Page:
But if we can harness the latent energy of the British people, if we can set free the imagination and determination of a people depressed and exhausted by governments which have offered them stone when they cried out for bread, then our achievements can match our hopes.

Forgive me if for a moment I speak to those millions who have been follow­ing our conference on radio and television.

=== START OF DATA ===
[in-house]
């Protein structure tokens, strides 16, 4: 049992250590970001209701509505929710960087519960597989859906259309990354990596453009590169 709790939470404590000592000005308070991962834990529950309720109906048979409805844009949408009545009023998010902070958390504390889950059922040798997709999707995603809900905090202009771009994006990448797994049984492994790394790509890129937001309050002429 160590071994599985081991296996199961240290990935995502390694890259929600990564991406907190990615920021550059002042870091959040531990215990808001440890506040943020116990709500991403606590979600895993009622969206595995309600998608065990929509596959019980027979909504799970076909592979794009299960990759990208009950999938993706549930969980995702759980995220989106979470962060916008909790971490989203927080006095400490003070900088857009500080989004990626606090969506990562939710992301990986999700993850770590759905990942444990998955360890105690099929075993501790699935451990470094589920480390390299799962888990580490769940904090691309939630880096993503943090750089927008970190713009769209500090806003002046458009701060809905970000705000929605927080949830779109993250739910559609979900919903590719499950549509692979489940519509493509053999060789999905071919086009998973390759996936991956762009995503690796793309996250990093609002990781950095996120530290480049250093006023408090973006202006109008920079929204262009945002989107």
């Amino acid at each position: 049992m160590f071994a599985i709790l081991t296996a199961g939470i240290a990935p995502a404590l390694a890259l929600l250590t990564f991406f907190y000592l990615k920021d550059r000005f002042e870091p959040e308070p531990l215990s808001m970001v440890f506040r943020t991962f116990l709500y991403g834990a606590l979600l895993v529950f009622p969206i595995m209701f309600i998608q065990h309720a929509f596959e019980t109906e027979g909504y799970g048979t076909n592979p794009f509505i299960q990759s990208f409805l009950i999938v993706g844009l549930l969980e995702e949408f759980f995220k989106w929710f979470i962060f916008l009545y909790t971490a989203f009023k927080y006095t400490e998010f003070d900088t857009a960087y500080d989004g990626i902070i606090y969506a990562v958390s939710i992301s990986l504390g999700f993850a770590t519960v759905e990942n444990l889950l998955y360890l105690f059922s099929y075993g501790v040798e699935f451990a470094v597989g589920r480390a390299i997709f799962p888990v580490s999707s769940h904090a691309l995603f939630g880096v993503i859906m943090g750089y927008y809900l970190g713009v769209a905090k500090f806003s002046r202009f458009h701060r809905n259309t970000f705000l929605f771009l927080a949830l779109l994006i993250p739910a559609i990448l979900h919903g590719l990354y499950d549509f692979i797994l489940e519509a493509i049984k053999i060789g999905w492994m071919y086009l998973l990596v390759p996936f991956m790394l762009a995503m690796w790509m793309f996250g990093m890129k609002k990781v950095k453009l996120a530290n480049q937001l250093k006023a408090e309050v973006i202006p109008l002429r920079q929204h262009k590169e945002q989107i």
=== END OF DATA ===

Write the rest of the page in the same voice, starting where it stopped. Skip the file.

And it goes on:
This nation once set an example to the world. It can do so again. But it will not happen without new leadership and a new generation. We are that generation. We demand to be heard. From now on we will not be ignored.

There is no power on earth that can resist an idea whose time has come. We are that idea.

To you in this great Assembly I say that in the last six months of struggle together we may have sustained some losses but we have forced a bridgehead. Now I urge you to go back to your constituencies and intensify the campaign.

This is not the battle of Britain. It is the battle for Britain; and it’s the battle we’re going to win.